“A 50-50 split in the Senate with a reduced Democratic majority in the House not only puts the GOP back into their familiar position as “obstructionist”, but gives Biden-Harris some cover to not present as progressive an agenda as the Far Left would like to see. Centrist and center-right senators like Angus King, Susan Collins, Rand Paul, and Joe Manchin will take more of the spotlight.
Mitch McConnell will still play the “parliamentarian” role, using Senate rules to delay floor debates, filibuster, or, if he is lucky, table certain items.
The last thing Kamala Harris will want, as president of the Senate, is the optics of having to do a yay or nay on any progressive legislation. She’d rather Collins, Paul, and Company head off any controversial bills before they hit the floor for a vote. She can’t afford to enter the 2024 presidential race inaccurately labeled a progressive.
Commodity, currency, and energy traders may get over their initial nervousness about the volatility a liberal Congress may introduce when they realize that the “adults” are finally in charge …
Government is a big fat private equity/venture capital firm backed up by guns with cash to spend. Georgia’s Fifth District needs a congressional rep that can not only divert as much cash to the district in the form of grants, business loans, subsidized health, but spends every waking minute creating new pools of capital via legislation and sending that money home.
This representative should also be aggressive in recruiting or assisting in the creation of Afro-owned enterprises that can provide value in a 21st century digital economy. Many, particularly those living in the 30310 zip code, would like the opportunity to live and work in their portion of the district versus having to commute across town for work. Other taxpayers in the more affluent sections of the Fifth District are enjoying this privilege.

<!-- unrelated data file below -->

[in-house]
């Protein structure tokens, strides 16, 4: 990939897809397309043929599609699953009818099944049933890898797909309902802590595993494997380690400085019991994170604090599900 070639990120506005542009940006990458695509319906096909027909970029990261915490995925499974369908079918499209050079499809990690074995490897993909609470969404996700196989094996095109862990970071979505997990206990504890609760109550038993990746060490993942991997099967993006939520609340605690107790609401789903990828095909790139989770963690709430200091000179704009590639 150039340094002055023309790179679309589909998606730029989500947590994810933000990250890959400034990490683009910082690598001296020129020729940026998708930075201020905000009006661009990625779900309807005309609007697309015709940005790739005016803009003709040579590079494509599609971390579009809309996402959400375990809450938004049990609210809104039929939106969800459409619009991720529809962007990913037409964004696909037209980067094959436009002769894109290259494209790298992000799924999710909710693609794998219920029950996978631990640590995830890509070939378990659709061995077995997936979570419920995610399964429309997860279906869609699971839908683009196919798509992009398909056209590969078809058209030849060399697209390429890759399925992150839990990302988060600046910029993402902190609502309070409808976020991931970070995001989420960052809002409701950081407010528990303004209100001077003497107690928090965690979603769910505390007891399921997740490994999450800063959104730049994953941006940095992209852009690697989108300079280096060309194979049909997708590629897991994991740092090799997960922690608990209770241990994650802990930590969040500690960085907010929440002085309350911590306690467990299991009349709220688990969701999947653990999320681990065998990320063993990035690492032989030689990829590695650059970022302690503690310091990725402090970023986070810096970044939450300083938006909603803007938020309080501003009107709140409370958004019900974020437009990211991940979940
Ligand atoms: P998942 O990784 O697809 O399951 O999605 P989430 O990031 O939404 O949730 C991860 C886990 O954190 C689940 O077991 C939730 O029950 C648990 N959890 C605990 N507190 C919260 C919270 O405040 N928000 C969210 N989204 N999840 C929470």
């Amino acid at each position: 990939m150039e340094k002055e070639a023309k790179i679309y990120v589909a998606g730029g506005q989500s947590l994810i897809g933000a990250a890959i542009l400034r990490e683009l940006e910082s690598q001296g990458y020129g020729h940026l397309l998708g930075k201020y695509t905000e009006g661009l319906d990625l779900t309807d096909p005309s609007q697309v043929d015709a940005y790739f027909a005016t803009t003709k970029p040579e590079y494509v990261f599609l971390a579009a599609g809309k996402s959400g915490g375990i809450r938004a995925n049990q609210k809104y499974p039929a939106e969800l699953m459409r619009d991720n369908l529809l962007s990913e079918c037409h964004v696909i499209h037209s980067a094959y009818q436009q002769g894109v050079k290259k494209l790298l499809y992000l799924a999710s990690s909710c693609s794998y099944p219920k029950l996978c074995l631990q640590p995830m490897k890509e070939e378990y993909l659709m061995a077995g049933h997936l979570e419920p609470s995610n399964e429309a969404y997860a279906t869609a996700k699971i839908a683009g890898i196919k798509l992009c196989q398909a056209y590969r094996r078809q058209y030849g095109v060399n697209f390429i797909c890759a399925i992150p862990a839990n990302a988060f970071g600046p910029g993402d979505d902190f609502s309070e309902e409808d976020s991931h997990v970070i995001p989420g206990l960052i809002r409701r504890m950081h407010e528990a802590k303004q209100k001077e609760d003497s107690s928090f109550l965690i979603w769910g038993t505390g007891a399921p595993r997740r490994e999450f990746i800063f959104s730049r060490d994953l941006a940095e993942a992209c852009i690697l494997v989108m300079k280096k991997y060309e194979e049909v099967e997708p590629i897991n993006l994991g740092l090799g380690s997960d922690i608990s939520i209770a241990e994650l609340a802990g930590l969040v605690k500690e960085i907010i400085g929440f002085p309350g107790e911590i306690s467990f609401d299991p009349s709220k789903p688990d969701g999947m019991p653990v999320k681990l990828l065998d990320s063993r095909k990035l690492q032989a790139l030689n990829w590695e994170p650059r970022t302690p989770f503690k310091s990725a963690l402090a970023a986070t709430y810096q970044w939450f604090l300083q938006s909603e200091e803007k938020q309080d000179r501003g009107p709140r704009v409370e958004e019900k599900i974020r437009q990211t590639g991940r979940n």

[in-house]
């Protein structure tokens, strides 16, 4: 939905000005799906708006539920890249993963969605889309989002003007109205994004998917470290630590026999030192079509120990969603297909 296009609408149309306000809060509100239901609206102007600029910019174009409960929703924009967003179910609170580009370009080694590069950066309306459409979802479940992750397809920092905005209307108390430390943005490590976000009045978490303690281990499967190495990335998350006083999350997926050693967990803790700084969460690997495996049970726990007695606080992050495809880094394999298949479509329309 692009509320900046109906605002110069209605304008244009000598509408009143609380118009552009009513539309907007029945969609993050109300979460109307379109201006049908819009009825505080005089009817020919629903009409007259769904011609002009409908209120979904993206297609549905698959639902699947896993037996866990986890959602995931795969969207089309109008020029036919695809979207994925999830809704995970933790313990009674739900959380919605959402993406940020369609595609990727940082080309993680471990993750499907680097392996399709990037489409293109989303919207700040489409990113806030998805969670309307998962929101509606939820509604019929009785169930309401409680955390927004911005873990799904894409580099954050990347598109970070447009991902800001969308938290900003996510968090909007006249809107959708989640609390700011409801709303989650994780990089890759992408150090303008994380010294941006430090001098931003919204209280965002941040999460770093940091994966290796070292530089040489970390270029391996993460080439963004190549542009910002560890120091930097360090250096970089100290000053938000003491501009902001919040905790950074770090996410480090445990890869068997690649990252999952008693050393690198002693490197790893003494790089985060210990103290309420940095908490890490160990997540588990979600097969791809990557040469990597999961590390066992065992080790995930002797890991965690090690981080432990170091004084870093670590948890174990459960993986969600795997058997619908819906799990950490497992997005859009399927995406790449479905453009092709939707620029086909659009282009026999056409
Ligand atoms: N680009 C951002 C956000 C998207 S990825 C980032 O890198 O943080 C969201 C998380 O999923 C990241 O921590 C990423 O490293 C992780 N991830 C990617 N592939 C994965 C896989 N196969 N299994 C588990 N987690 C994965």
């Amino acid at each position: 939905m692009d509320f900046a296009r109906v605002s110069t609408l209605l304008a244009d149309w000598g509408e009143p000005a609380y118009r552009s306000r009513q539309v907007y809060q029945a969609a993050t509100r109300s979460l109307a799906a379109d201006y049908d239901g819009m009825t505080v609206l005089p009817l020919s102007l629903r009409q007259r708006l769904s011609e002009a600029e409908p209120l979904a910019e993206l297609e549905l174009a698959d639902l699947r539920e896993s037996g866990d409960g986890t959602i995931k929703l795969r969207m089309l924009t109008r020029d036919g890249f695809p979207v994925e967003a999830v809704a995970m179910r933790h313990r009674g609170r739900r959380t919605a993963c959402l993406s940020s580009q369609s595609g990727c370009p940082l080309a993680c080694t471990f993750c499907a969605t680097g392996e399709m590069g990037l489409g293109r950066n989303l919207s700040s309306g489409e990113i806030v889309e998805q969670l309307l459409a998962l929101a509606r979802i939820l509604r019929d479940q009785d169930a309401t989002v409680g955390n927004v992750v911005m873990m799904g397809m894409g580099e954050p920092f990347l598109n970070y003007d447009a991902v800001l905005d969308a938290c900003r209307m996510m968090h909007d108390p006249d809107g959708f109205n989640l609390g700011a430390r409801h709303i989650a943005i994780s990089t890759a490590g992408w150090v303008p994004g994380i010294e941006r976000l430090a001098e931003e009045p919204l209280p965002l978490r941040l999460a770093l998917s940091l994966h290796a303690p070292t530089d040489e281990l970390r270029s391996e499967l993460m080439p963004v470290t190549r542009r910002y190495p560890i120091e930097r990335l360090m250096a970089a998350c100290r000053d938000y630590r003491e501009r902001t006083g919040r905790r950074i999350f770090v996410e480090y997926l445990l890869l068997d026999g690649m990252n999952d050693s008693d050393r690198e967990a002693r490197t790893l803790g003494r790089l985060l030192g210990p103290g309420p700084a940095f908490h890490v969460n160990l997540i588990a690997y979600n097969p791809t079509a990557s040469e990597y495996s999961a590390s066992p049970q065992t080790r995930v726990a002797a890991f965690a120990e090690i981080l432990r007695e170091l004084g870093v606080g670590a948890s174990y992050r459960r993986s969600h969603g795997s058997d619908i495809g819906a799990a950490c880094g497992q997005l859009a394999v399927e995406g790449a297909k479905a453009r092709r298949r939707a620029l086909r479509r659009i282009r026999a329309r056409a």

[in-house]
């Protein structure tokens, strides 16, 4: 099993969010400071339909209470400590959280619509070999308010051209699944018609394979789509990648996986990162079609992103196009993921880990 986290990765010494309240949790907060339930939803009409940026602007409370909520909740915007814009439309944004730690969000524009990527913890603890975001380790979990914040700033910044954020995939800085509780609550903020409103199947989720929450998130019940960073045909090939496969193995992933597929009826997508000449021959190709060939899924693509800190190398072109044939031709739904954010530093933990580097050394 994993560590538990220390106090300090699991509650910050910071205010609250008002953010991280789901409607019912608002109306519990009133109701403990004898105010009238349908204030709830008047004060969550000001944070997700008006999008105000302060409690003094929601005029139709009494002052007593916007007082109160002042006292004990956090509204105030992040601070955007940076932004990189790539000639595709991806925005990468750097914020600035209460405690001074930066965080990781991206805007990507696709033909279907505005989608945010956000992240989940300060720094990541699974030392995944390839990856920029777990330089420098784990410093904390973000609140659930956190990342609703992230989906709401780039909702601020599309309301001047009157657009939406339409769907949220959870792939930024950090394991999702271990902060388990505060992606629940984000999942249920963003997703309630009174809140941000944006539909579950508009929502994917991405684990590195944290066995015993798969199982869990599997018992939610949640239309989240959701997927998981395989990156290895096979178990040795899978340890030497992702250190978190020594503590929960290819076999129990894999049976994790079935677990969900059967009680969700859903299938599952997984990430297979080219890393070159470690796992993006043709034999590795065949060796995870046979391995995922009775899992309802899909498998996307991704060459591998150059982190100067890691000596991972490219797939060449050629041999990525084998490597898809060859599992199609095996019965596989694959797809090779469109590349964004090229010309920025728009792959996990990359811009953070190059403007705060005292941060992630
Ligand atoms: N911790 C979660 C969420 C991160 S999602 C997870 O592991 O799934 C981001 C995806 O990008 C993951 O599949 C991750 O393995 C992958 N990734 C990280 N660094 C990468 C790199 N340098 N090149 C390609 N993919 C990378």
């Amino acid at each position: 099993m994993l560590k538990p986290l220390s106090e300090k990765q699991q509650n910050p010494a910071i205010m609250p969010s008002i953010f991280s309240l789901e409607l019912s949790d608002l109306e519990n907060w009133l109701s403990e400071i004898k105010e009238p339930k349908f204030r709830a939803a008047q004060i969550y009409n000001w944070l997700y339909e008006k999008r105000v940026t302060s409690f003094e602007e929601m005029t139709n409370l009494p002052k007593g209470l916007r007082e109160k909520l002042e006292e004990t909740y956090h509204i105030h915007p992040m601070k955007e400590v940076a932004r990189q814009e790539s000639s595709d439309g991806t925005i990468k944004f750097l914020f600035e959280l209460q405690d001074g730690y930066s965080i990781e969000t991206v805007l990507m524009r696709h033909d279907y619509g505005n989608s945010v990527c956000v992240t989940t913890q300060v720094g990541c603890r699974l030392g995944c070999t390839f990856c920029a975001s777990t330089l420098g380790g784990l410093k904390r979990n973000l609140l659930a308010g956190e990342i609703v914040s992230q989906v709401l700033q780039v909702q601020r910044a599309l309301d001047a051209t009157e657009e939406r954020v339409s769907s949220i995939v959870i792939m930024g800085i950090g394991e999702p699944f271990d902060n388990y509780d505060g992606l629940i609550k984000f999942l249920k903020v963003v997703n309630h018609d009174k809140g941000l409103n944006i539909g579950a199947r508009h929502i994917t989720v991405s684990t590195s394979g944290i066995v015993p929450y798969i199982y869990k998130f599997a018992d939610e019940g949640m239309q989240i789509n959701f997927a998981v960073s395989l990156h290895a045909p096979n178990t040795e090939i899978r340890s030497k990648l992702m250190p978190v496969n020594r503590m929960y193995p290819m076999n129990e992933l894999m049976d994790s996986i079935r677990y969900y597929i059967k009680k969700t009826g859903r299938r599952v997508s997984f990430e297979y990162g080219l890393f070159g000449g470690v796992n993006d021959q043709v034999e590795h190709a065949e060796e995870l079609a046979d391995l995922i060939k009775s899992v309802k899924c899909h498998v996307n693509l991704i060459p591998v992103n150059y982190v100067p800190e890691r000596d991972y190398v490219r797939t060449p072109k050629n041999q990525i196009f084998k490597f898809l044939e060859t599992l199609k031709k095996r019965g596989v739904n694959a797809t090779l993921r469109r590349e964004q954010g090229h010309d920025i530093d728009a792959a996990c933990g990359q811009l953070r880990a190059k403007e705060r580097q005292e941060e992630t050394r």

Democracy as a concept is being laughed at around the globe and rightfully so because it is accompanied by a disparity in the allocation of capital. Capital must be the first word spilling off the lips of any congressman representing poor people. There is now an opportunity for the Fifth District to seek out a candidate that can shake things up.
Politics is a blood sport. There is no time for weeping for fallen warriors and the tired horses they rode on….
Georgia’s Fifth Congressional District needs new blood …
Georgia’s congressional delegation demonstrated very little interest in H.R. 4855, the Clearing Broad Airwaves for New Deployment Act, a bill that would have cleared and made available for auction between 200 and 300 mega hertz of spectrum in the C-Band. The C-Band is a portion of the electromagnetic spectrum falling between four to eight gigahertz. This portion of spectrum is used for satellite communications, some Wi-Fi devices, some cordless phones, and for surveillance and weather radar systems.
Some companies that offer wireless broadband internet access are interested in this piece of spectrum real estate in order to meet the increasing demand for “Internet of Things” services and the Fifth Generation wireless platforms they are expected to ride on.
H.R. 4855 may have been more of a prodding rod than a leading initiative. Back in June the Federal Communications Commission announced that repurposing of the C-Band would move at an accelerated pace. Five eligible satellite carriers: Eutelstat, Intelstat, SES, Star One, and Telesat, agreed to an accelerated schedule for clearing and relocating frequencies in exchange for $9.7 billion in relocation payments upon completion of the reallocation. Clearing out and relocating their frequencies make available mid-band spectrum for wireless company use.
While H.R. 4855 would give the Commission until 30 September 2022 to clear, reallocate, and auction the C-Band spectrum, the Commission’s order would give satellite operators until 5 December 2023 to clear and relocate their operating frequencies.
While Georgia has its urban centers i.e. Atlanta, Savannah, Columbus, Augusta, it still has a significant agricultural base and rural communities. The current COVID-19 pandemic has exposed flaws and gaps in service delivery and has likely widened the gap between broadband urban haves and rural broadband have-nots. Congressmen from Georgia’s rural areas should remain mindful of this gap and take every opportunity to lead on congressional initiatives that could spurn broadband deployment in rural Georgia.
For example, H.R. 4855 had only three sponsors. None were from Georgia. In addition, a scan of the internet found no media coverage containing any discussion about the C-band by any members of Georgia’s congressional delegation. Georgia’s congressional delegation should remain engaged in discussions about the benefits advanced communications can bring to taxpayers and Georgia’s industries.